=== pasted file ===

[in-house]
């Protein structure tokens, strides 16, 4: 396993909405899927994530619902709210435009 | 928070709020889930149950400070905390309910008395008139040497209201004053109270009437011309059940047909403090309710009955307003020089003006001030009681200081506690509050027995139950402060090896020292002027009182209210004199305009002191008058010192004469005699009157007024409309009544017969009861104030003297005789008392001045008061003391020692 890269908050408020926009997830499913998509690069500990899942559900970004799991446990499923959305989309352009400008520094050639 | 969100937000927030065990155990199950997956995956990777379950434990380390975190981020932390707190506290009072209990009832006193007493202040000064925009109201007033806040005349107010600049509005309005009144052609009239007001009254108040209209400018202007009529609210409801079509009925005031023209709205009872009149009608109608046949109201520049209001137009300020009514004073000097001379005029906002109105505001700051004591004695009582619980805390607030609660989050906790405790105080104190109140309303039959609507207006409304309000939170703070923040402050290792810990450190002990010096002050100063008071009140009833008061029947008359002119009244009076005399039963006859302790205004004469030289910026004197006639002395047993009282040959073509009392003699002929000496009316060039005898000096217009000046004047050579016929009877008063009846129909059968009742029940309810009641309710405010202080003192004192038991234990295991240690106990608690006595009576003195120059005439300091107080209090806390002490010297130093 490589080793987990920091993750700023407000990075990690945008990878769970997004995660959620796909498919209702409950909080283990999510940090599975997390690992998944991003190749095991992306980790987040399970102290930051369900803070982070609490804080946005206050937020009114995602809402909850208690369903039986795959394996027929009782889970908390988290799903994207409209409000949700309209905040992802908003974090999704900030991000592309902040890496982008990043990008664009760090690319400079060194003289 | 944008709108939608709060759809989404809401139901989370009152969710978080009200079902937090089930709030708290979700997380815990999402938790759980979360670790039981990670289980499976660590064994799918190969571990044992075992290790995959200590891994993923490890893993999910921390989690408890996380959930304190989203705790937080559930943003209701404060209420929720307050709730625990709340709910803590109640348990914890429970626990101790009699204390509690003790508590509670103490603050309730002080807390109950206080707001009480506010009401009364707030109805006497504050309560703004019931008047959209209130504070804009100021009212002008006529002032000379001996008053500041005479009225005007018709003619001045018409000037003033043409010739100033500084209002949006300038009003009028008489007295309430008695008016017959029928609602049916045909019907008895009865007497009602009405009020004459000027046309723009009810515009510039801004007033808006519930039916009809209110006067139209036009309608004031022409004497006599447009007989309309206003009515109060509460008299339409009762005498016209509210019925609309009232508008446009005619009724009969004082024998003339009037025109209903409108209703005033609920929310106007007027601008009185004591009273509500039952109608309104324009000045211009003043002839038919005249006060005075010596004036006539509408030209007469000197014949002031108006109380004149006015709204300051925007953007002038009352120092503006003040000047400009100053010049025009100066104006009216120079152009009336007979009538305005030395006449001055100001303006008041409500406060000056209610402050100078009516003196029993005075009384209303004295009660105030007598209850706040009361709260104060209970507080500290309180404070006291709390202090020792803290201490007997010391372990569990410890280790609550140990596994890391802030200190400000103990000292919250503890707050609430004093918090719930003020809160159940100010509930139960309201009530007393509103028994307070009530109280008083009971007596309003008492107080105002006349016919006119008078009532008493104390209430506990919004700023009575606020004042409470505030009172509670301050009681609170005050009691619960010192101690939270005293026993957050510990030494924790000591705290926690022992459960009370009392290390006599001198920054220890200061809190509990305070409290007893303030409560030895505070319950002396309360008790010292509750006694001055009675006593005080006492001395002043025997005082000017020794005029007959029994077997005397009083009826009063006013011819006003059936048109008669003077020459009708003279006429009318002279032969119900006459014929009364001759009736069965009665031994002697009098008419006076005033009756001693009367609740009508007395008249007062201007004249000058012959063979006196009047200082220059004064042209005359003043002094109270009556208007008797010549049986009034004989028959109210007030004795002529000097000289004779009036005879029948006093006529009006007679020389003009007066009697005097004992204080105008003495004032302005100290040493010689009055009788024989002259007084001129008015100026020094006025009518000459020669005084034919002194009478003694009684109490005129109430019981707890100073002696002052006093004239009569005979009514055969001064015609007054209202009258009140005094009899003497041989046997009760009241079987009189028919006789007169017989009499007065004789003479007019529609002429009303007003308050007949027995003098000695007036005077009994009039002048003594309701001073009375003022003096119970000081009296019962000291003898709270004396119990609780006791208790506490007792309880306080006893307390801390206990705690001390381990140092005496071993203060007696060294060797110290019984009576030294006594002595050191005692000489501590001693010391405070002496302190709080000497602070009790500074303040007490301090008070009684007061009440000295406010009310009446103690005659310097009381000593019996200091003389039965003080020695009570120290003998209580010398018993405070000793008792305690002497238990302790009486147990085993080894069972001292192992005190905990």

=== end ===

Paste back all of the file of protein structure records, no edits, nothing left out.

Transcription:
[in-house]
């Protein structure tokens, strides 16, 4: 396993909405899927994530619902709210435009 | 928070709020889930149950400070905390309910008395008139040497209201004053109270009437011309059940047909403090309710009955307003020089003006001030009681200081506690509050027995139950402060090896020292002027009182209210004199305009002191008058010192004469005699009157007024409309009544017969009861104030003297005789008392001045008061003391020692 890269908050408020926009997830499913998509690069500990899942559900970004799991446990499923959305989309352009400008520094050639 | 969100937000927030065990155990199950997956995956990777379950434990380390975190981020932390707190506290009072209990009832006193007493202040000064925009109201007033806040005349107010600049509005309005009144052609009239007001009254108040209209400018202007009529609210409801079509009925005031023209709205009872009149009608109608046949109201520049209001137009300020009514004073000097001379005029906002109105505001700051004591004695009582619980805390607030609660989050906790405790105080104190109140309303039959609507207006409304309000939170703070923040402050290792810990450190002990010096002050100063008071009140009833008061029947008359002119009244009076005399039963006859302790205004004469030289910026004197006639002395047993009282040959073509009392003699002929000496009316060039005898000096217009000046004047050579016929009877008063009846129909059968009742029940309810009641309710405010202080003192004192038991234990295991240690106990608690006595009576003195120059005439300091107080209090806390002490010297130093 490589080793987990920091993750700023407000990075990690945008990878769970997004995660959620796909498919209702409950909080283990999510940090599975997390690992998944991003190749095991992306980790987040399970102290930051369900803070982070609490804080946005206050937020009114995602809402909850208690369903039986795959394996027929009782889970908390988290799903994207409209409000949700309209905040992802908003974090999704900030991000592309902040890496982008990043990008664009760090690319400079060194003289 | 944008709108939608709060759809989404809401139901989370009152969710978080009200079902937090089930709030708290979700997380815990999402938790759980979360670790039981990670289980499976660590064994799918190969571990044992075992290790995959200590891994993923490890893993999910921390989690408890996380959930304190989203705790937080559930943003209701404060209420929720307050709730625990709340709910803590109640348990914890429970626990101790009699204390509690003790508590509670103490603050309730002080807390109950206080707001009480506010009401009364707030109805006497504050309560703004019931008047959209209130504070804009100021009212002008006529002032000379001996008053500041005479009225005007018709003619001045018409000037003033043409010739100033500084209002949006300038009003009028008489007295309430008695008016017959029928609602049916045909019907008895009865007497009602009405009020004459000027046309723009009810515009510039801004007033808006519930039916009809209110006067139209036009309608004031022409004497006599447009007989309309206003009515109060509460008299339409009762005498016209509210019925609309009232508008446009005619009724009969004082024998003339009037025109209903409108209703005033609920929310106007007027601008009185004591009273509500039952109608309104324009000045211009003043002839038919005249006060005075010596004036006539509408030209007469000197014949002031108006109380004149006015709204300051925007953007002038009352120092503006003040000047400009100053010049025009100066104006009216120079152009009336007979009538305005030395006449001055100001303006008041409500406060000056209610402050100078009516003196029993005075009384209303004295009660105030007598209850706040009361709260104060209970507080500290309180404070006291709390202090020792803290201490007997010391372990569990410890280790609550140990596994890391802030200190400000103990000292919250503890707050609430004093918090719930003020809160159940100010509930139960309201009530007393509103028994307070009530109280008083009971007596309003008492107080105002006349016919006119008078009532008493104390209430506990919004700023009575606020004042409470505030009172509670301050009681609170005050009691619960010192101690939270005293026993957050510990030494924790000591705290926690022992459960009370009392290390006599001198920054220890200061809190509990305070409290007893303030409560030895505070319950002396309360008790010292509750006694001055009675006593005080006492001395002043025997005082000017020794005029007959029994077997005397009083009826009063006013011819006003059936048109008669003077020459009708003279006429009318002279032969119900006459014929009364001759009736069965009665031994002697009098008419006076005033009756001693009367609740009508007395008249007062201007004249000058012959063979006196009047200082220059004064042209005359003043002094109270009556208007008797010549049986009034004989028959109210007030004795002529000097000289004779009036005879029948006093006529009006007679020389003009007066009697005097004992204080105008003495004032302005100290040493010689009055009788024989002259007084001129008015100026020094006025009518000459020669005084034919002194009478003694009684109490005129109430019981707890100073002696002052006093004239009569005979009514055969001064015609007054209202009258009140005094009899003497041989046997009760009241079987009189028919006789007169017989009499007065004789003479007019529609002429009303007003308050007949027995003098000695007036005077009994009039002048003594309701001073009375003022003096119970000081009296019962000291003898709270004396119990609780006791208790506490007792309880306080006893307390801390206990705690001390381990140092005496071993203060007696060294060797110290019984009576030294006594002595050191005692000489501590001693010391405070002496302190709080000497602070009790500074303040007490301090008070009684007061009440000295406010009310009446103690005659310097009381000593019996200091003389039965003080020695009570120290003998209580010398018993405070000793008792305690002497238990302790009486147990085993080894069972001292192992005190905990």